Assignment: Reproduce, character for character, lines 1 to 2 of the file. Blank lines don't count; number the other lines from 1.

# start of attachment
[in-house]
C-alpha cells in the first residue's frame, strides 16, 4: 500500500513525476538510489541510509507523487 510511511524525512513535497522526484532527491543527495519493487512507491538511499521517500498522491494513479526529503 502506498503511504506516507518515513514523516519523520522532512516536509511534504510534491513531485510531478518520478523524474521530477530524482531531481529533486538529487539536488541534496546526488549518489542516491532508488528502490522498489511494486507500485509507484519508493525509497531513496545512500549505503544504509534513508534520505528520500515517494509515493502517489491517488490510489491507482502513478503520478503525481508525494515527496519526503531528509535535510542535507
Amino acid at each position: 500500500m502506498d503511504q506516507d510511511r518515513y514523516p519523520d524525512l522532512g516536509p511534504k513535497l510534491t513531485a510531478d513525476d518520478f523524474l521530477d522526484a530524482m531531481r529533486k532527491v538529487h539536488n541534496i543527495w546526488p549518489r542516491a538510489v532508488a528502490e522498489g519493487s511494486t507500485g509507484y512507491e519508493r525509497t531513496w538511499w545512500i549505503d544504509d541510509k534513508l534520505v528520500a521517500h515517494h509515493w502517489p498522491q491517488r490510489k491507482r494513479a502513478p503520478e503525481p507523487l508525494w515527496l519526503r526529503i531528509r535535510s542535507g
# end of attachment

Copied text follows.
[in-house]
C-alpha cells in the first residue's frame, strides 16, 4: 500500500513525476538510489541510509507523487 510511511524525512513535497522526484532527491543527495519493487512507491538511499521517500498522491494513479526529503 502506498503511504506516507518515513514523516519523520522532512516536509511534504510534491513531485510531478518520478523524474521530477530524482531531481529533486538529487539536488541534496546526488549518489542516491532508488528502490522498489511494486507500485509507484519508493525509497531513496545512500549505503544504509534513508534520505528520500515517494509515493502517489491517488490510489491507482502513478503520478503525481508525494515527496519526503531528509535535510542535507